...Looking back over the years I recall the many long hours spent making sure we could do our job, but I also marvel at the idea that so many Defenders of America did so in the back yards of the very people they were defending with out those same people knowing what was there. LA-94 was located on a mountain top known as Los Pinitos and looked down over the San Franando Valley. We were pretty isolated from the general public. LA-96 IFC was on Mulholland Dr and not so close to the public but the Launch Site was on Victory Blvd, a very heavily used street. For some it was an awesome sight to see those missiles standing straight up and sirens going off. Makes you wonder what they must have thought. To me it was always a vision of might, strength, a statement, NOT IN MY BACK YARD. But it was never easy.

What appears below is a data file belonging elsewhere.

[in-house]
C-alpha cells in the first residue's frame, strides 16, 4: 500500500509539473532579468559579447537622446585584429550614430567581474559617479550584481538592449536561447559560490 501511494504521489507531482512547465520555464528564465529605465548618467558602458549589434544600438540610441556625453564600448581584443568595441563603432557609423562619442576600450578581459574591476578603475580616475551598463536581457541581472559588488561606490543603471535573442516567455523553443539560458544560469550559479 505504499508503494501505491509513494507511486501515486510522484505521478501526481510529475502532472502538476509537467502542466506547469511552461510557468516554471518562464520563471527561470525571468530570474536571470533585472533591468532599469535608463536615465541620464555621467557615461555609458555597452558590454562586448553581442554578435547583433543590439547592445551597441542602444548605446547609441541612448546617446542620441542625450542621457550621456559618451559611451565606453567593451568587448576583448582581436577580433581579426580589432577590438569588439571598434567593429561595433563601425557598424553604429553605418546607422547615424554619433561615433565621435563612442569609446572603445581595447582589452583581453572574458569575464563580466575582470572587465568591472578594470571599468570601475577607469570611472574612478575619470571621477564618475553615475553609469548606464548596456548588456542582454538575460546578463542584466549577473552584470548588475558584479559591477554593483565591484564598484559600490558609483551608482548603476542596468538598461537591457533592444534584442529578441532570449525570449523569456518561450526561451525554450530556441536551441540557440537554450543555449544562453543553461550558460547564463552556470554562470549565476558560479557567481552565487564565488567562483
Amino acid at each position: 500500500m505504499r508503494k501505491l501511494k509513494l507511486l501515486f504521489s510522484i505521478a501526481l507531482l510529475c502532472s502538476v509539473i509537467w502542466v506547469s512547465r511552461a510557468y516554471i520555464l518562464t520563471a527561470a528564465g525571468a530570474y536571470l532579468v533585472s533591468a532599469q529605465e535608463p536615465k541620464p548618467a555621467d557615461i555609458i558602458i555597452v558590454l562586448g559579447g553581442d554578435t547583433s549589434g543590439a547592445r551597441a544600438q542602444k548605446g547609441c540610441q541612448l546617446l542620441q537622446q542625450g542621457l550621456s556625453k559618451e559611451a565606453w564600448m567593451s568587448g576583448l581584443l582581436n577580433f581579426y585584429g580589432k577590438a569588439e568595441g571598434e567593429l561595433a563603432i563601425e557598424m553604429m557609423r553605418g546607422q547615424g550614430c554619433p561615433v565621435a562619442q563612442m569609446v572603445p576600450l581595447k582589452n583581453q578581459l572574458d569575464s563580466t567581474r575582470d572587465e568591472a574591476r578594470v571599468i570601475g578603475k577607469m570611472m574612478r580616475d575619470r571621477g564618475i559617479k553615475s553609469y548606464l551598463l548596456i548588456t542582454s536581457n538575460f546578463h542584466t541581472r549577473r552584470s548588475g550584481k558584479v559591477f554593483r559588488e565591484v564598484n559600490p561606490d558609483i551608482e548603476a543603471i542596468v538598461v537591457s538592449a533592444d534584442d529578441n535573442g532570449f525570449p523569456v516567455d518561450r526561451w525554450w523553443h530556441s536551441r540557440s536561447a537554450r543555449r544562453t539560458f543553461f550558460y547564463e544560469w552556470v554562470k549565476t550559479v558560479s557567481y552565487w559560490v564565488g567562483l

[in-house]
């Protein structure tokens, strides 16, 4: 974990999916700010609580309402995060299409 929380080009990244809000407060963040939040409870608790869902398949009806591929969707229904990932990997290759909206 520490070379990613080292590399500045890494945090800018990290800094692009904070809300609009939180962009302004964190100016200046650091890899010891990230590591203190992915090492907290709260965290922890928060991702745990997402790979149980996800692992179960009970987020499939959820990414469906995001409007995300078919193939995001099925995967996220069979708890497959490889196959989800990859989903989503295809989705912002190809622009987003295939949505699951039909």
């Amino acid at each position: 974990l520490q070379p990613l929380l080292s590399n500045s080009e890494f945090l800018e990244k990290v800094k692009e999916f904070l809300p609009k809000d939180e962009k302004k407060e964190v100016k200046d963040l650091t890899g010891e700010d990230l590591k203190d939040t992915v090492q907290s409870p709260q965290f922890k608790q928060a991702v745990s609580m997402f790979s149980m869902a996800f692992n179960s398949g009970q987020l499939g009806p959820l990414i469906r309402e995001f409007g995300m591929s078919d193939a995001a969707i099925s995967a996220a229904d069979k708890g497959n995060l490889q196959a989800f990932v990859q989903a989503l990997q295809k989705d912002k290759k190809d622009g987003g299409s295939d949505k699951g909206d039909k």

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I was inducted in Los Angeles and form there bussed to Fort Ord for about two weeks for testing, medical exams, inoculation and initial issues of clothing, etc. After that we were put on a military transport plane and flown to Colorado Springs, CO. From there the few miles to Fort Carson. At Fort Carson had eight weeks of infantry basic training then eight more weeks of advanced basic training in heavy weapons. This was heavy mortars, recoilless rifles and heavy machine guns. We learned at the end of this that our entire unit was scheduled to be shipped to Korea for duty. However for me I was offered the opportunity to take a “short discharge” and reenlist for three years. I had the choice of going to officer training school or going into the Nike Missile defense program with my choice of locations. There also was an option to sign up for the Nike maintenance school. This was because of my high scores on the battery of tests during induction. I chose the Nike program in the Los Angeles area. Mainly because I have always liked electronics and LA was only about sixty miles from home. This all “worked out” except for the schooling which I would have had to reenlist for three more years. Which I declined as I was ready for civilian life….married with one child and another on the way....